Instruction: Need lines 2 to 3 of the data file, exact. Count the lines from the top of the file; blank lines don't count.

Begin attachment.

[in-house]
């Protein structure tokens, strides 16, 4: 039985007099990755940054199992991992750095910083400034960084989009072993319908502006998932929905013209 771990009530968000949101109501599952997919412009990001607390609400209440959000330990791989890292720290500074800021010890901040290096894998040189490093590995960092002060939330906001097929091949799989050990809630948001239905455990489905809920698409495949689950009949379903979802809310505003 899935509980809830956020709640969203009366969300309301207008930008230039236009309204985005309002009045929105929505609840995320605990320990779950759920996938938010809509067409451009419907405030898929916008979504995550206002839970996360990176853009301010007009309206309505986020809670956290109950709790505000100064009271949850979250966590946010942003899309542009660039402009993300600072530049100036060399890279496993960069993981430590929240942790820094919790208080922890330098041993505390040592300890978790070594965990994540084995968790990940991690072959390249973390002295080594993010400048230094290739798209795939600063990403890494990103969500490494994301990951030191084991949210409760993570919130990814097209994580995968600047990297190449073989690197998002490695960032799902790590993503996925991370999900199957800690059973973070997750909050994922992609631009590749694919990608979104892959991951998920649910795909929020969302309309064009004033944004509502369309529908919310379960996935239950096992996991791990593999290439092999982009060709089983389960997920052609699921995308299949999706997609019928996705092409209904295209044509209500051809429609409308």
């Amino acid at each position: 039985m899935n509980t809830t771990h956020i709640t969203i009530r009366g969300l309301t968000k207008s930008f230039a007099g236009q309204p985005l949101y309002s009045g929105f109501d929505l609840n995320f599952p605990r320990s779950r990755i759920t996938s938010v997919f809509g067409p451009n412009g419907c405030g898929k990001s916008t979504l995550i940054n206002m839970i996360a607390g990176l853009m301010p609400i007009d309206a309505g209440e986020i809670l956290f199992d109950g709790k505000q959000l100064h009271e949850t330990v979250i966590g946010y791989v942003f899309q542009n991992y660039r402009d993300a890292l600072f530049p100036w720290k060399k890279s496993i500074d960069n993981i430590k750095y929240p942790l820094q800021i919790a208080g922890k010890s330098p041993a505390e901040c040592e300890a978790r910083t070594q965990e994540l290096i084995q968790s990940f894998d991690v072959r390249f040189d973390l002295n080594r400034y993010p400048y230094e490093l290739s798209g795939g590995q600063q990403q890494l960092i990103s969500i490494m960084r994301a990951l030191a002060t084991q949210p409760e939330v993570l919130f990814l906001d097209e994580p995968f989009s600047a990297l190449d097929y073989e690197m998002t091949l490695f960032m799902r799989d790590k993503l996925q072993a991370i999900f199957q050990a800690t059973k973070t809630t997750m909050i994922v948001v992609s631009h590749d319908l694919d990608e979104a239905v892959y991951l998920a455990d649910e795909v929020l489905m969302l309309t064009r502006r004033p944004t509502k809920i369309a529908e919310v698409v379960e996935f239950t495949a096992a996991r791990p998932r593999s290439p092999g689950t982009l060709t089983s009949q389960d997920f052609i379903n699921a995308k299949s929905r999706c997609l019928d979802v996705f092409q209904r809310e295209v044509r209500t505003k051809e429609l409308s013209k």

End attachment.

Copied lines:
């Protein structure tokens, strides 16, 4: 039985007099990755940054199992991992750095910083400034960084989009072993319908502006998932929905013209 771990009530968000949101109501599952997919412009990001607390609400209440959000330990791989890292720290500074800021010890901040290096894998040189490093590995960092002060939330906001097929091949799989050990809630948001239905455990489905809920698409495949689950009949379903979802809310505003 899935509980809830956020709640969203009366969300309301207008930008230039236009309204985005309002009045929105929505609840995320605990320990779950759920996938938010809509067409451009419907405030898929916008979504995550206002839970996360990176853009301010007009309206309505986020809670956290109950709790505000100064009271949850979250966590946010942003899309542009660039402009993300600072530049100036060399890279496993960069993981430590929240942790820094919790208080922890330098041993505390040592300890978790070594965990994540084995968790990940991690072959390249973390002295080594993010400048230094290739798209795939600063990403890494990103969500490494994301990951030191084991949210409760993570919130990814097209994580995968600047990297190449073989690197998002490695960032799902790590993503996925991370999900199957800690059973973070997750909050994922992609631009590749694919990608979104892959991951998920649910795909929020969302309309064009004033944004509502369309529908919310379960996935239950096992996991791990593999290439092999982009060709089983389960997920052609699921995308299949999706997609019928996705092409209904295209044509209500051809429609409308």
């Amino acid at each position: 039985m899935n509980t809830t771990h956020i709640t969203i009530r009366g969300l309301t968000k207008s930008f230039a007099g236009q309204p985005l949101y309002s009045g929105f109501d929505l609840n995320f599952p605990r320990s779950r990755i759920t996938s938010v997919f809509g067409p451009n412009g419907c405030g898929k990001s916008t979504l995550i940054n206002m839970i996360a607390g990176l853009m301010p609400i007009d309206a309505g209440e986020i809670l956290f199992d109950g709790k505000q959000l100064h009271e949850t330990v979250i966590g946010y791989v942003f899309q542009n991992y660039r402009d993300a890292l600072f530049p100036w720290k060399k890279s496993i500074d960069n993981i430590k750095y929240p942790l820094q800021i919790a208080g922890k010890s330098p041993a505390e901040c040592e300890a978790r910083t070594q965990e994540l290096i084995q968790s990940f894998d991690v072959r390249f040189d973390l002295n080594r400034y993010p400048y230094e490093l290739s798209g795939g590995q600063q990403q890494l960092i990103s969500i490494m960084r994301a990951l030191a002060t084991q949210p409760e939330v993570l919130f990814l906001d097209e994580p995968f989009s600047a990297l190449d097929y073989e690197m998002t091949l490695f960032m799902r799989d790590k993503l996925q072993a991370i999900f199957q050990a800690t059973k973070t809630t997750m909050i994922v948001v992609s631009h590749d319908l694919d990608e979104a239905v892959y991951l998920a455990d649910e795909v929020l489905m969302l309309t064009r502006r004033p944004t509502k809920i369309a529908e919310v698409v379960e996935f239950t495949a096992a996991r791990p998932r593999s290439p092999g689950t982009l060709t089983s009949q389960d997920f052609i379903n699921a995308k299949s929905r999706c997609l019928d979802v996705f092409q209904r809310e295209v044509r209500t505003k051809e429609l409308s013209k």